We all know a condescending person that loves to put others down, it’s time to learn how to deal with them.

Condescending people are everywhere. Whether they think it’s funny, or maybe just don’t realize they’re doing it, it’s important to know how to handle the situation properly so they don’t drive you crazy.

Signs of a condescending person

1. Full of themselves

They think a lot of their own skills and intelligence, often believing themselves to be more skilled in a certain subject than people who are specifically trained.

2. Boasting

They love boasting about their own achievements and will find any opportunity to do so.

3. Using offensive nicknnames

They call you pet names like ‘honey’ or ‘sweetie’, the only purpose of which is to patronize and make others feel small and inferior. These nicknames tend to be highly gendered and exclude other sexes.

4. Always right

They think they know everything and are always right, making it particularly difficult to approach issues with them.

5. They love giving people advice

A condescending person is quick to give out advice, even when you didn’t ask for it.

6. Putting others down

They put others down, often being overly critical and gossiping behind people’s backs.

7. Seeking the spotlight

They enjoy being the center of attention and will try to find ways to garner as much attention as possible.

8. Not taking others’ feelings seriously

They don’t take others’ feelings seriously, often telling people to ‘lighten up,’ ‘take it easy’ or ‘calm down’. These phrases put the blame onto the person who is insulted or upset, and it is an unfair way to deal with other people’s feelings.

9. Fans of correcting others

A condescending person is quick to correct others, and often in public. It’s another way to feel better about themselves at someone else’s expense.

10. People’s boundaries don’t mean anything to them

They don’t respect other people’s boundaries, feeling entitled to cross those limits.

11. Interrupting others

They interrupt you, showing that they don’t respect you, or what you’re saying.

12. Sarcasm

They use sarcasm often, avoiding what they mean directly so that they can absolve themselves of blame if someone gets hurt.

13. Competitive and jealous

They don’t celebrate the achievements of others and can become jealous when others succeed instead of them.

14. Seeking praise

They often try to top other people’s achievements, giving themselves more glory and seeking more praise.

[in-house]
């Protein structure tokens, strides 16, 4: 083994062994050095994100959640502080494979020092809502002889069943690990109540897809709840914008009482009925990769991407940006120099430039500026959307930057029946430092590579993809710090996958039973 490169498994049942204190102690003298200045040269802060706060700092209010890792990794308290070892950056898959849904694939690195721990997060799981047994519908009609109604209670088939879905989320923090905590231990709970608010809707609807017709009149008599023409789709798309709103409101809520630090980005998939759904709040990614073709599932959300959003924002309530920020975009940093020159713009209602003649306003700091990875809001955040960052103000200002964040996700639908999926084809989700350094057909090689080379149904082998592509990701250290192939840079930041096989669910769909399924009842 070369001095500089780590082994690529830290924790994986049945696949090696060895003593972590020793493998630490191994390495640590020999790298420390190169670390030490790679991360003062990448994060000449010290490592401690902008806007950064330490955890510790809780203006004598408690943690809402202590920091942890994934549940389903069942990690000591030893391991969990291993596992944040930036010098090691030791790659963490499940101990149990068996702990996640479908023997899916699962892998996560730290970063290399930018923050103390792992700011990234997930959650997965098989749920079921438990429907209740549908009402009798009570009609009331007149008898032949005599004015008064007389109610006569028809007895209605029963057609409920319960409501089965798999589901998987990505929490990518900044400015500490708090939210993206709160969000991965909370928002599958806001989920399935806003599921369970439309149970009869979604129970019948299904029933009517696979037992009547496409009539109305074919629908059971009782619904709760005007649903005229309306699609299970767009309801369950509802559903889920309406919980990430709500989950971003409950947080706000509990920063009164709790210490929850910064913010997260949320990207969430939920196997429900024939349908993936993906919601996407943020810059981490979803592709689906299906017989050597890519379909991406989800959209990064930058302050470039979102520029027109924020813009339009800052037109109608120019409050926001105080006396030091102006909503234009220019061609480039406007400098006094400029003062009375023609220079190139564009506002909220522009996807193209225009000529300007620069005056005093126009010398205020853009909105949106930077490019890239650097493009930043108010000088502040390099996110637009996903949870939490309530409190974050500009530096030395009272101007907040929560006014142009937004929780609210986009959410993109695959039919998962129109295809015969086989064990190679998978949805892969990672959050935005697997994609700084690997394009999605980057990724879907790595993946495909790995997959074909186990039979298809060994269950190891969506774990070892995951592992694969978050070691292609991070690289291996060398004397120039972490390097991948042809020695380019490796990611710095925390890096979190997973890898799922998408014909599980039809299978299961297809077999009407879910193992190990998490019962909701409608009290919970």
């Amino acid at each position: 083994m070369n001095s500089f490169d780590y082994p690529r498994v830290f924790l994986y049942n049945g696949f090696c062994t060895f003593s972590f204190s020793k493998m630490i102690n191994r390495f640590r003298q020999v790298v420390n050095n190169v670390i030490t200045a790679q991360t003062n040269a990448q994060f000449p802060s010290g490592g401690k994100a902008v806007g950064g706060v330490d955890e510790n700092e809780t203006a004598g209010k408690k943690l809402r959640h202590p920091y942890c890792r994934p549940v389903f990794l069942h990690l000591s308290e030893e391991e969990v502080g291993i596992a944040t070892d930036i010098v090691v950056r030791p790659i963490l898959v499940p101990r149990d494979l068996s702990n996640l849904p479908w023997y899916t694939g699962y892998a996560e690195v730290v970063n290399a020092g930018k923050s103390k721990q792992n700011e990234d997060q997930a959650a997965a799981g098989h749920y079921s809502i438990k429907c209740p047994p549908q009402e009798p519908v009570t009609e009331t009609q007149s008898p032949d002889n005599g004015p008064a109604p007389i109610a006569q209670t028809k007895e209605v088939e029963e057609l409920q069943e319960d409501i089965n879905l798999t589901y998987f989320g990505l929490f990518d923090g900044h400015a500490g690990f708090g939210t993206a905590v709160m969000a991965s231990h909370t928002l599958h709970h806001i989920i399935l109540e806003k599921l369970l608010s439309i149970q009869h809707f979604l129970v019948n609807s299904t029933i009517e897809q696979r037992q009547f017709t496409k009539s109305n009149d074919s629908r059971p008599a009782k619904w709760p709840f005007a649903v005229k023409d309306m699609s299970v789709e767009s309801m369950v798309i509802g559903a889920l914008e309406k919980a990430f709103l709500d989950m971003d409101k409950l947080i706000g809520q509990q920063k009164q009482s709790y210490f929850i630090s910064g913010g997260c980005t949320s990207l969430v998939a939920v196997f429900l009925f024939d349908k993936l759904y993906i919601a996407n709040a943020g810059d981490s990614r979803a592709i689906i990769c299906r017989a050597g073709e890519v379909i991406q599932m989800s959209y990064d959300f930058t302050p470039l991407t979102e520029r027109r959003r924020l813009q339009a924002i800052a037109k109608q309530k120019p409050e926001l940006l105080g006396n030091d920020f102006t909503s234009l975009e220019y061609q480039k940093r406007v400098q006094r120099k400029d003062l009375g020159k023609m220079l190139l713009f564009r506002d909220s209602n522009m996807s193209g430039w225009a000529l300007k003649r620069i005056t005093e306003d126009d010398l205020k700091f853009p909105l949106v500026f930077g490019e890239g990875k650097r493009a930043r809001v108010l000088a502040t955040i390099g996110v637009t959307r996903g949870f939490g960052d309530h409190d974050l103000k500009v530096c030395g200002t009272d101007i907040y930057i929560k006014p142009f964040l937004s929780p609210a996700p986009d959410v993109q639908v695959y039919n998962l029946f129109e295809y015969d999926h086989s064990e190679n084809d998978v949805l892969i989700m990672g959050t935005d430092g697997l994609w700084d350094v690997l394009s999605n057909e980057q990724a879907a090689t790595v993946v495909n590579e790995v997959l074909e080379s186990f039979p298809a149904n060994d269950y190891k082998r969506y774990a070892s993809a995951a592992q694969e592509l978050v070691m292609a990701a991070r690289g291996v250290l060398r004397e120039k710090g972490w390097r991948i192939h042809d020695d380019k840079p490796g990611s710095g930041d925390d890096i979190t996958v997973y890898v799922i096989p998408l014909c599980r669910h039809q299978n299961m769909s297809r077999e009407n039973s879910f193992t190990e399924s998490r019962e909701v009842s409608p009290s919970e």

15. Explaining the obvious

They explain things that people already know or are maybe even more skilled at, which is just downright annoying.

16. They love correcting others’ pronunciation and mistakes

A condescending person will interrupt to correct pronunciation or to tell others they’re wrong. This can look like they’re being helpful, but in reality, it is completely unnecessary and makes others feel uncomfortable.

17. ‘Actually’ liking things

They say they ‘actually’ like something instead of just liking it, which quickly reduces the value of the thing they like and anything which had been done beforehand.

18. Name-dropping

They name-drop as much as they can, letting you know just how important and likable they are.

19. Not apologizing

They don’t apologize properly, instead of using words like, ‘I’m sorry you feel that way,’ or outright denying that it was their intention to insult you and, therefore, not apologizing at all.

20. Improper body language

They might pat you on the head, crossing major personal and professional boundaries. This gives them a feeling of superiority and is incredibly rude.

Why are people condescending?

Picking up on whether a person is being condescending is pretty easy, and someone might present one or all of the above behaviors. However, it can be difficult to understand why someone is acting that way.

In fact, there could be a whole list of reasons why someone is condescending. The through-line of these reasons is that condescending people feel a need for power. They want to keep people feeling small so they feel big.

Condescending behaviors allow them to feel that way, but could also be a sign that they are insecure. Patronizing people acts as protection, drawing the attention away from someone’s misgivings and weaknesses.

Why you should protect yourself from condescending people